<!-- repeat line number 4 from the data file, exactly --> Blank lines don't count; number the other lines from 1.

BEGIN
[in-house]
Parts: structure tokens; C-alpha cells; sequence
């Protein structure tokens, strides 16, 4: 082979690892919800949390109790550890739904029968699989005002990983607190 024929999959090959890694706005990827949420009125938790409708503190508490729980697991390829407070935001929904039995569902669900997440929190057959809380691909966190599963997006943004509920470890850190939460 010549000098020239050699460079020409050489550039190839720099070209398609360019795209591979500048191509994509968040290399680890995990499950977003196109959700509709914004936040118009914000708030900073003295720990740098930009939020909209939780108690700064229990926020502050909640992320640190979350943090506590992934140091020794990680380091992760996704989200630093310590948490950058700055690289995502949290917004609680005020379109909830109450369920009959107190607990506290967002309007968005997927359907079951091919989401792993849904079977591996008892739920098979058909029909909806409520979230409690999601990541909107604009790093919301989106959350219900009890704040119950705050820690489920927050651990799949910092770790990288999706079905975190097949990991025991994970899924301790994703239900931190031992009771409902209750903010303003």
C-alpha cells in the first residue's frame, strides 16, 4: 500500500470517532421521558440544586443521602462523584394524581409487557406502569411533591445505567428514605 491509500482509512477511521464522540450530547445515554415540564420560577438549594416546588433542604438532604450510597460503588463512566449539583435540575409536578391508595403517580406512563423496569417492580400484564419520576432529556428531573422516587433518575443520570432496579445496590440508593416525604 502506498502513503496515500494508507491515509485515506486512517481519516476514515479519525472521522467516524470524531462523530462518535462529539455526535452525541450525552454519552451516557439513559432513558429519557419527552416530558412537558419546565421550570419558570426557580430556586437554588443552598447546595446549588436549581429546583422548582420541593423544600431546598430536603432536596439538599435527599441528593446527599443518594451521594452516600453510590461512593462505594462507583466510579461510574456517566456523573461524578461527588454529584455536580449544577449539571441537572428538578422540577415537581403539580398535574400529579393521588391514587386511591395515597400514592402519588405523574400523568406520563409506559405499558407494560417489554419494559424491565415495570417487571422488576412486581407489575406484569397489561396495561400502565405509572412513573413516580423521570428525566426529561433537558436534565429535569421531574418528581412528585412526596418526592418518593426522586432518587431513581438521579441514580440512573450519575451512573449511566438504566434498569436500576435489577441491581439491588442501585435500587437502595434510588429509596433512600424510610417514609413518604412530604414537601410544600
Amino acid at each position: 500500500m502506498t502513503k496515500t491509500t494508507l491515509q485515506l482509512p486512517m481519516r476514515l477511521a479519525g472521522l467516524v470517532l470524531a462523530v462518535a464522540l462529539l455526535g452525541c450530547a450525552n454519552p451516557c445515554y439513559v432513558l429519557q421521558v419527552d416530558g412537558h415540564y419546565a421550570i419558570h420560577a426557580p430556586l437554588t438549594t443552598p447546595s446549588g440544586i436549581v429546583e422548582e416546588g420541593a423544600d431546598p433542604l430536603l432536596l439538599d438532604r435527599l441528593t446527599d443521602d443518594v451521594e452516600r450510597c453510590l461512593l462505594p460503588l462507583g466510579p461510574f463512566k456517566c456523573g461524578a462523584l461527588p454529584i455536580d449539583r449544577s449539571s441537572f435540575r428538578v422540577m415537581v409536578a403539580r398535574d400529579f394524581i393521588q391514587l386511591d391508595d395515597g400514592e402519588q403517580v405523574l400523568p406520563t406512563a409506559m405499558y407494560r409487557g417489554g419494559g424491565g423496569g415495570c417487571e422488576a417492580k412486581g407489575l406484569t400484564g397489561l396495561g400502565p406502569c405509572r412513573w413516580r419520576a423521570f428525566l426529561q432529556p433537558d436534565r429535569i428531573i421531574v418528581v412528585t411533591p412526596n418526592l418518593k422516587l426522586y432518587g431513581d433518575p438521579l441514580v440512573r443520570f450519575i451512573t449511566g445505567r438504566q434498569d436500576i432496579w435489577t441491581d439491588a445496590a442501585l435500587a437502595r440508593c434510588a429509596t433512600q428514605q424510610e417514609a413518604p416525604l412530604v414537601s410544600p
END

C-alpha cells in the first residue's frame, strides 16, 4: 500500500470517532421521558440544586443521602462523584394524581409487557406502569411533591445505567428514605 491509500482509512477511521464522540450530547445515554415540564420560577438549594416546588433542604438532604450510597460503588463512566449539583435540575409536578391508595403517580406512563423496569417492580400484564419520576432529556428531573422516587433518575443520570432496579445496590440508593416525604 502506498502513503496515500494508507491515509485515506486512517481519516476514515479519525472521522467516524470524531462523530462518535462529539455526535452525541450525552454519552451516557439513559432513558429519557419527552416530558412537558419546565421550570419558570426557580430556586437554588443552598447546595446549588436549581429546583422548582420541593423544600431546598430536603432536596439538599435527599441528593446527599443518594451521594452516600453510590461512593462505594462507583466510579461510574456517566456523573461524578461527588454529584455536580449544577449539571441537572428538578422540577415537581403539580398535574400529579393521588391514587386511591395515597400514592402519588405523574400523568406520563409506559405499558407494560417489554419494559424491565415495570417487571422488576412486581407489575406484569397489561396495561400502565405509572412513573413516580423521570428525566426529561433537558436534565429535569421531574418528581412528585412526596418526592418518593426522586432518587431513581438521579441514580440512573450519575451512573449511566438504566434498569436500576435489577441491581439491588442501585435500587437502595434510588429509596433512600424510610417514609413518604412530604414537601410544600